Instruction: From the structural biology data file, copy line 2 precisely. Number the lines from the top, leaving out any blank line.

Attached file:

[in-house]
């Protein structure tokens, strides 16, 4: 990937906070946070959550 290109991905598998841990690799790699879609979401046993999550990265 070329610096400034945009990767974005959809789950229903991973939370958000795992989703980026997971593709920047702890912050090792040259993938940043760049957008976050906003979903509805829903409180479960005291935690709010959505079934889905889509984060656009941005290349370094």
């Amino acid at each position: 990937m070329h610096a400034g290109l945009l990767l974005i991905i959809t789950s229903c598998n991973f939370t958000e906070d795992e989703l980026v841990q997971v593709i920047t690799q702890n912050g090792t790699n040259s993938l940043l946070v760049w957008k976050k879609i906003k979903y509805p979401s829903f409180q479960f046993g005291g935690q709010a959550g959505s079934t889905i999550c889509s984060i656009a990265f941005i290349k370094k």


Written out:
């Protein structure tokens, strides 16, 4: 990937906070946070959550 290109991905598998841990690799790699879609979401046993999550990265 070329610096400034945009990767974005959809789950229903991973939370958000795992989703980026997971593709920047702890912050090792040259993938940043760049957008976050906003979903509805829903409180479960005291935690709010959505079934889905889509984060656009941005290349370094």